A contested memorandum of understanding delimitating maritime borders between Turkey and Libya’s Government of National Accord (GNA) based in Tripoli is “outrageous” and based on a “flawed reading of international law,” a US Senator said on Wednesday during a discussion at the Senate Foreign Relations Committee about US Policy towards Libya.
Addressing US Deputy Assistant Secretary of State for European and Eurasian Affairs, Christopher Robinson, on the delimitation agreement, Bob Melendez asked whether the US will insist that any potential future Libyan government “eschew the underpinnings of this agreement” and work with other Eastern Mediterranean countries “to comply with international law and peaceful energy exploration.”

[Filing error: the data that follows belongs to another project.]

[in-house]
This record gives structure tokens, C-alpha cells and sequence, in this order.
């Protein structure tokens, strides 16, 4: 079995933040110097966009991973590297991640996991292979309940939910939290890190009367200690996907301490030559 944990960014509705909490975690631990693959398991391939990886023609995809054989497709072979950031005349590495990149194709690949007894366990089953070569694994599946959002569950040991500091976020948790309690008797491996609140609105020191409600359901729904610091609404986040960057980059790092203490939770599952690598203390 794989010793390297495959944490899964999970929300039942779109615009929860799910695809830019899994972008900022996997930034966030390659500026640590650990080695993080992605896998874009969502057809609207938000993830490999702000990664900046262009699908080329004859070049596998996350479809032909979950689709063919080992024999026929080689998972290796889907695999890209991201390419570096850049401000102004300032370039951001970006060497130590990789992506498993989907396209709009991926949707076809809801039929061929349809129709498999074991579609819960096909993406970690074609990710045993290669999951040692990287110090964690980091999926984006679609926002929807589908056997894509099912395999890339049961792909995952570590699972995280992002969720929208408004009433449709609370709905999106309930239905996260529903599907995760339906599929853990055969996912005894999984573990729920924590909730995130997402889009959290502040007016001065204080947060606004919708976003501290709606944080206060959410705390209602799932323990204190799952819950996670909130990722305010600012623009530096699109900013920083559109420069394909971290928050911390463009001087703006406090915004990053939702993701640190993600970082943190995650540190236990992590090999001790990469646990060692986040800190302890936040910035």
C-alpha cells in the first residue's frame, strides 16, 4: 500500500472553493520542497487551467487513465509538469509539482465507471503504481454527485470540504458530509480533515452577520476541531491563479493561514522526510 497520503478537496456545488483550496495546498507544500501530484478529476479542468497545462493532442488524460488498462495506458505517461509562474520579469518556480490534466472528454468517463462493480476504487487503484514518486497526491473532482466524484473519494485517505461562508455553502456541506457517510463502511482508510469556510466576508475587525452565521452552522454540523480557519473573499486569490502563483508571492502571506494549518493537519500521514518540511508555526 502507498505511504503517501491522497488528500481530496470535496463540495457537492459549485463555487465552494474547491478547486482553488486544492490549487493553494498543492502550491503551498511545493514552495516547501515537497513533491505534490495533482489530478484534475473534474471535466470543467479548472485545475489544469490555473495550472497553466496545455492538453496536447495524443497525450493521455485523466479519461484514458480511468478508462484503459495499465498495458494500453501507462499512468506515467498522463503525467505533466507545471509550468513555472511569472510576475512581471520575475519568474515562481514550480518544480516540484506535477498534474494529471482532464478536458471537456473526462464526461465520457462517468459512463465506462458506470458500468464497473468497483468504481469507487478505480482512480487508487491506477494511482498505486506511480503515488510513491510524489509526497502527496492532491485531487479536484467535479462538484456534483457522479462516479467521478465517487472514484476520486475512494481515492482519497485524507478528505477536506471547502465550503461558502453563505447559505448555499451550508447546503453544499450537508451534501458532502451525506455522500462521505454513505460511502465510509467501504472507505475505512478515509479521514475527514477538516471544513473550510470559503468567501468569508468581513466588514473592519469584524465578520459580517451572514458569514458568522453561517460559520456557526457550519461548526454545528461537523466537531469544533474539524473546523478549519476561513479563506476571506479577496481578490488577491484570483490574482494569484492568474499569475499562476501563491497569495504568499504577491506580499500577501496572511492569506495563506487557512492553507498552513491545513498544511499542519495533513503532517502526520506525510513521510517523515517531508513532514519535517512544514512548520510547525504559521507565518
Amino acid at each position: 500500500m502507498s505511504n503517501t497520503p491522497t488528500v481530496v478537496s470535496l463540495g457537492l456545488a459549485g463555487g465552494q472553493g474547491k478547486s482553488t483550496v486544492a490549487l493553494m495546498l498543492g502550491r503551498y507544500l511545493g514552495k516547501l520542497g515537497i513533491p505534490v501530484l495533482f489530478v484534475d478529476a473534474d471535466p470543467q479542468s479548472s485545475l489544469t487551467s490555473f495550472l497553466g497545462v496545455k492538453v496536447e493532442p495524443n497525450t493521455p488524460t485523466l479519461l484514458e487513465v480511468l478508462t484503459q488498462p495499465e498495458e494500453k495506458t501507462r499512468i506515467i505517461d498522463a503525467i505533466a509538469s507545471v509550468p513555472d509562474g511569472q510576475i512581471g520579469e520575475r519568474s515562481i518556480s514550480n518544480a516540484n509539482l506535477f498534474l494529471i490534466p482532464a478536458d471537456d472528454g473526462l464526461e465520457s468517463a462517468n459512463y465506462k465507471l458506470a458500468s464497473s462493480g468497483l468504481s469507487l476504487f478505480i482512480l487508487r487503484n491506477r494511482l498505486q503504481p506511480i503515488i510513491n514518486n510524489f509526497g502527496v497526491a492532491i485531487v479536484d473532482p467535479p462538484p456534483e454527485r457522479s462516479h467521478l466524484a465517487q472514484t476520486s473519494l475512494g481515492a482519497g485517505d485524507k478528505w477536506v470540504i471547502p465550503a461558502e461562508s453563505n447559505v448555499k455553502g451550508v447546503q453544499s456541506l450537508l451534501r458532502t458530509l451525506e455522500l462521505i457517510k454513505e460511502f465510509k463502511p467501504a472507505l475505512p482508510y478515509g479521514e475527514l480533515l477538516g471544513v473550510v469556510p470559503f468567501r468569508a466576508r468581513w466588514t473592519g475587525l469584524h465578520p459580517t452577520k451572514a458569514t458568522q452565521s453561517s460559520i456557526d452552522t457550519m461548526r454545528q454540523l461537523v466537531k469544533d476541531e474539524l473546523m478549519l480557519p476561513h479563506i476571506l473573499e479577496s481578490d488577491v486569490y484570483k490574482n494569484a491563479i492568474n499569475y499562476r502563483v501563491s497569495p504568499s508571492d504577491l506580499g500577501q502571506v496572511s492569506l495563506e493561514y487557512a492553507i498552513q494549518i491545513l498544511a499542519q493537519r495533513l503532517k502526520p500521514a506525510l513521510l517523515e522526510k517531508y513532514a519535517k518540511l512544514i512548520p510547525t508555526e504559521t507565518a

Robinson responded that the US has called on “all parties” to refrain from actions that risk heightening tensions in the Eastern Mediterranean at this time, to which the Senator responded that Greece and Cyprus are not the ones causing tensions in the region.
“We don’t want the tensions to escalate, we don’t want any country to take rash actions that will further inflame tensions, so again we are engaged diplomatically with everybody involved in order to deescalate this situation,” Robinson added.
Pressed again by Menendez to specify if Greece or Cyprus “did something” to raise tensions in the Eastern Mediterranean, the State Department official responded: “No Senator.”
Greece has decried the MoU as “illegal” and “absurd,” as it disregards Crete, as well as an attack on the country's sovereign rights. Cyprus and Israel have also been described as inconsistent with international law.